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Robotics has increasingly become more prevalent in most modern systems and industries. Thanks to technological advancements, robots can do much of what humans have done with more efficiency. They have permeated nearly every sector and the lives of many, with inventions in modern homes such as robotic vacuum cleaners and virtual assistants.
Robotic automation has been able to expedite peoples’ needs. Production lines that used to take days to make a vehicle can now put together a car in hours. Of course, human supervision is still a necessity, but robots are practical and work well.
The potential for robotics in the banking industry is on the rise as processes become more complex. Robotic process automation (RPA) allows banks to use software to cut costs and streamline operations.
Robotic process automation uses software to install robots into desktops, user devices, or artificial intelligence. It automates banking work that is generally repetitive, meaning employees can focus on other matters.
Banking robots will take over a device’s keyboard and mouse actions. They can open desktop applications, copy and paste information, send emails, click and do other low-value tasks. They can even pass on information from one bank to another, facilitating operations.
Some banks still rely on human operations, though. Automated systems may seem daunting at first, but they can be incorporated smoothly. They streamline information between institutions without the confusion manual work can often bring.
There are multiple benefits of using robotics in banking. Already mentioned was the streamlining of repetitive tasks, allowing bankers and others working at the institution to focus on more meaningful work. Here are some of the other benefits of RPA:
It would be hard for banks not to implement robotics in their business. As technology advances and more banking systems adopt RPAs, they will become a new normal in the industry.
Banks are already using this efficient and reliable technology. Here are some ways RPAs are helping banks be more accurate, reduce costs and minimize human error:
Loans require a lot of information. Typically, an employee at a bank would have to sift through multiple documents to look for what they need. RPAs can gather that information and even make decisions based on the input. Plus, they can prepare the necessary material for a banker to decide on a loan.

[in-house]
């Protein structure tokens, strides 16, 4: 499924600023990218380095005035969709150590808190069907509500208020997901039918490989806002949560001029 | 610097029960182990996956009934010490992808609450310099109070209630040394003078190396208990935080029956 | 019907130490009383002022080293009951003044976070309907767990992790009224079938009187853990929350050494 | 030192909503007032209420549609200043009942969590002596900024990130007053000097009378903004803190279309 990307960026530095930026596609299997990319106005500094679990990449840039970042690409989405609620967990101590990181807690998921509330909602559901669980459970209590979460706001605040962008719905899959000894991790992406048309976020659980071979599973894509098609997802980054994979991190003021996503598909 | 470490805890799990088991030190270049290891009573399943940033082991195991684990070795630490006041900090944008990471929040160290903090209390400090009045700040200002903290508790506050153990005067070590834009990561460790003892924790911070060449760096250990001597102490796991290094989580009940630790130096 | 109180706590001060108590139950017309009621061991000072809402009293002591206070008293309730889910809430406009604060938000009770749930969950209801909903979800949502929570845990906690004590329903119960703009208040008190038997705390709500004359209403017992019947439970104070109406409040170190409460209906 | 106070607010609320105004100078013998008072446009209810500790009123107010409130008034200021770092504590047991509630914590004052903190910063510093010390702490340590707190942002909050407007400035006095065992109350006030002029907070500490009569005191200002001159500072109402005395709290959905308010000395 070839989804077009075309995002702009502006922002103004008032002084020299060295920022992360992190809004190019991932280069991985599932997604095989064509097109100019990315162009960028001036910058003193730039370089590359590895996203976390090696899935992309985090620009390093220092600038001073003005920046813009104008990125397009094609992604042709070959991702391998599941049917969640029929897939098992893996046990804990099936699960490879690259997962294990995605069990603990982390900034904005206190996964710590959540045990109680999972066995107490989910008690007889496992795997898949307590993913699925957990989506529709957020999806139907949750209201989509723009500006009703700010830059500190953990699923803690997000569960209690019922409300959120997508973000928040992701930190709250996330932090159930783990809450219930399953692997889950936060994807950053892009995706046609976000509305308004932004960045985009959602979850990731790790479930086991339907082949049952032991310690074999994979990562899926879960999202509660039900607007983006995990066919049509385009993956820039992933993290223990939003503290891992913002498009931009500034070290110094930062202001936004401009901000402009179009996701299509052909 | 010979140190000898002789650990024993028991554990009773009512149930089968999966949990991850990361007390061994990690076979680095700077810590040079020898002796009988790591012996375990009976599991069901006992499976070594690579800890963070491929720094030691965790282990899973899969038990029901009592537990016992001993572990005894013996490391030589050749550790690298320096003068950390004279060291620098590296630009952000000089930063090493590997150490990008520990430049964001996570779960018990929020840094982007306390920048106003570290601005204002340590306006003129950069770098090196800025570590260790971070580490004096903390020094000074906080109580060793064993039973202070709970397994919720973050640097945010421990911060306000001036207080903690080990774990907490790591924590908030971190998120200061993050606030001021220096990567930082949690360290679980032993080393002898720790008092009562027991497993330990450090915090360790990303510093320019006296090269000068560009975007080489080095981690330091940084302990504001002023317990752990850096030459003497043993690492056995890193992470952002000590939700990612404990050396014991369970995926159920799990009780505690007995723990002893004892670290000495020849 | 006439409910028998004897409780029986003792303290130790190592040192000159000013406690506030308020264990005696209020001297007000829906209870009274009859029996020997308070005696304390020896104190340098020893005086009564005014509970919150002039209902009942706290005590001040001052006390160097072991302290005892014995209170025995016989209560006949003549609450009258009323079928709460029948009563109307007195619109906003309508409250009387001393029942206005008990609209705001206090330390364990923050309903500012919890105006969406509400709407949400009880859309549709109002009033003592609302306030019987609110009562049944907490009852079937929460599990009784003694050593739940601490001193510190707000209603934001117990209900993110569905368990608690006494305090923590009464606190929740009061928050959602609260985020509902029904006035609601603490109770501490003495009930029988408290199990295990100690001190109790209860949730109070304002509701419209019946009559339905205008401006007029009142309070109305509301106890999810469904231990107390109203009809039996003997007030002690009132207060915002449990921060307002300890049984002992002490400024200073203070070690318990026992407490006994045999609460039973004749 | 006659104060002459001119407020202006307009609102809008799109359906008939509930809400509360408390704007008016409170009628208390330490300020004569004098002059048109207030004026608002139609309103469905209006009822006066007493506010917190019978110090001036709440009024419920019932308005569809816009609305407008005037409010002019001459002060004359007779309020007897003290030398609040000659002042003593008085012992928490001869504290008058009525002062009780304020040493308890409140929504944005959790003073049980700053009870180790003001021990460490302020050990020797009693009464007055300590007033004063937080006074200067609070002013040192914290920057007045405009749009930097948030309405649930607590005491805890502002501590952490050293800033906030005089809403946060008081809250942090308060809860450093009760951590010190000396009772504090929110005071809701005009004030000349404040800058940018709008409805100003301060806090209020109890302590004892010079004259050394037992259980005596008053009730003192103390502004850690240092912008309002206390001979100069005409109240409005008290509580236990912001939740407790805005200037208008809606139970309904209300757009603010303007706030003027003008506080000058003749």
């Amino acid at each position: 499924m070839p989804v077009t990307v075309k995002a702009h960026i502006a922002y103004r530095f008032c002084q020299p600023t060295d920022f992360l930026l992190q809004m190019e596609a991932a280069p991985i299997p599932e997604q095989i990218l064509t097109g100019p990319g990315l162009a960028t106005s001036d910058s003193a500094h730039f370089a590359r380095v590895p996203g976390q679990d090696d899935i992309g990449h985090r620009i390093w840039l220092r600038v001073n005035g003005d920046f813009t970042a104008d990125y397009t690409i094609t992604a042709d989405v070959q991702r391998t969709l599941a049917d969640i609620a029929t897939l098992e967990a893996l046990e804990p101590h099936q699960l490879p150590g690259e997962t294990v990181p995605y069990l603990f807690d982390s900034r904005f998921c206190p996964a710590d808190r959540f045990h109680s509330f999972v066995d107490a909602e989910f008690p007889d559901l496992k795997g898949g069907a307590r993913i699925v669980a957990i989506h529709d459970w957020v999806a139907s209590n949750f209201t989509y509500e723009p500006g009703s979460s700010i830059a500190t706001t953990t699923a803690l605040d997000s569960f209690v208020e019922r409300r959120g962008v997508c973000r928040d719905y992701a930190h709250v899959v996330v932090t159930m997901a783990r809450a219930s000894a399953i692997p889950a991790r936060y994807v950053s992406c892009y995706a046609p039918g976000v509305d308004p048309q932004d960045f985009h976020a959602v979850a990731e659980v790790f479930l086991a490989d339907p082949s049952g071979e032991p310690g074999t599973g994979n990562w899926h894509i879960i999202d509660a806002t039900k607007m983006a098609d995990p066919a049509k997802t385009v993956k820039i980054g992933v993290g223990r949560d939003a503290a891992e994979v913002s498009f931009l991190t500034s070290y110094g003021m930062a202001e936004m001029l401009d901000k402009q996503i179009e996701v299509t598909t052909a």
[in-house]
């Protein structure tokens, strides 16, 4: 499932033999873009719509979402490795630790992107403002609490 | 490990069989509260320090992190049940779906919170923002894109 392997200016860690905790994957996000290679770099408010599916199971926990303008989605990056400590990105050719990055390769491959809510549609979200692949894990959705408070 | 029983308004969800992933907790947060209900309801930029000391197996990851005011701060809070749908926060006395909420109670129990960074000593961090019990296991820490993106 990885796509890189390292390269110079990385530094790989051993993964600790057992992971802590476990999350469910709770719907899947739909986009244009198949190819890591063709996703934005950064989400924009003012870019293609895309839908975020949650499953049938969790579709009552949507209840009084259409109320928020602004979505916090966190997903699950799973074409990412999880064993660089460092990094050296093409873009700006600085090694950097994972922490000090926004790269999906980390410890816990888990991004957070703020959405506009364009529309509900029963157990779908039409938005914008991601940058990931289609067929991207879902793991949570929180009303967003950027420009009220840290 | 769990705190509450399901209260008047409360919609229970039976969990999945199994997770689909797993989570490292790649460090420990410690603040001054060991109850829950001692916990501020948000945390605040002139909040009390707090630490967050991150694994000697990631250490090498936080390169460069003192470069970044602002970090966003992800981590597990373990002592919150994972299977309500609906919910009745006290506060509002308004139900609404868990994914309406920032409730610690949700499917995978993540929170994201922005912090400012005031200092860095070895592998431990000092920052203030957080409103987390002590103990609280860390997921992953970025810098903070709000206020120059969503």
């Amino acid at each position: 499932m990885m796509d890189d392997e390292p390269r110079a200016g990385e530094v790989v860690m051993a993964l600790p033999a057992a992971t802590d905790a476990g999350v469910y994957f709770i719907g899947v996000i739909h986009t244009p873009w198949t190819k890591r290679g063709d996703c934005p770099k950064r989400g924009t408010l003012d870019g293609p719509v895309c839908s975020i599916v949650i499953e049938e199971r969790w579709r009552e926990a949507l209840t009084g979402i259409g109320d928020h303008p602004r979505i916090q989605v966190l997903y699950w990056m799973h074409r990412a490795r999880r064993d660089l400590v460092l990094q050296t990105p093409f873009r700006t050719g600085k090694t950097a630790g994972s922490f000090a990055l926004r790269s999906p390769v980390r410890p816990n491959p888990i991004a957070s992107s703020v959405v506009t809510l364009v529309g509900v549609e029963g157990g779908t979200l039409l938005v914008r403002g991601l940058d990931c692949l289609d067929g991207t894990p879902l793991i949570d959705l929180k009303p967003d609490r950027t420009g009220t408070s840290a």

People lose their cards often, and sometimes, they are stolen. Robotics can support these inquiries, block the card, or charge reversals based on the customer’s request.
Many people have downloaded banking apps on their phones. One of the features of mobile banking is same-day fund transferring. In the past, this could take up to 10 minutes. With RPAs, the request processes nearly instantaneously.
As with most technology, there’s room for improvement with robotic process automation in banking. There have been cases where the RPAs fail or cause fraud. For example, pump-and-dump schemes have been a result of misused robotics systems.
However, reputable financial institutions will use RPAs for good — tracking these poor use cases and using robotics to combat malicious agents looking to steal data and commit fraud. Leveraging this type of technology greatly benefits the industry, and it is bound to continue to improve and make new ways to facilitate banking.
Banks have used robotics in call centers to make customer identification a bit smoother. RPAs are equipped to gather client information to ensure everything meets their requests. It improves customer service and facilitates call center operations.
Robotics can be used to systematize complicated financial processes and work in tandem with human brainpower. Although robots have been able to do repetitive work in banking, it is highly unlikely that they’ll completely replace manual labor. People need these types of jobs to make a living, and there are some tasks too complicated for robots to understand.
Robotics is making the banking process a bit easier and smoother. By managing information, systematizing requests, and assisting with customer service, they can be used to create a better banking experience for employees and customers alike.
Evelyn Long is the editor-in-chief of Renovated and a writer with experience covering green technology and construction for publishers like NCCER and BUILD.
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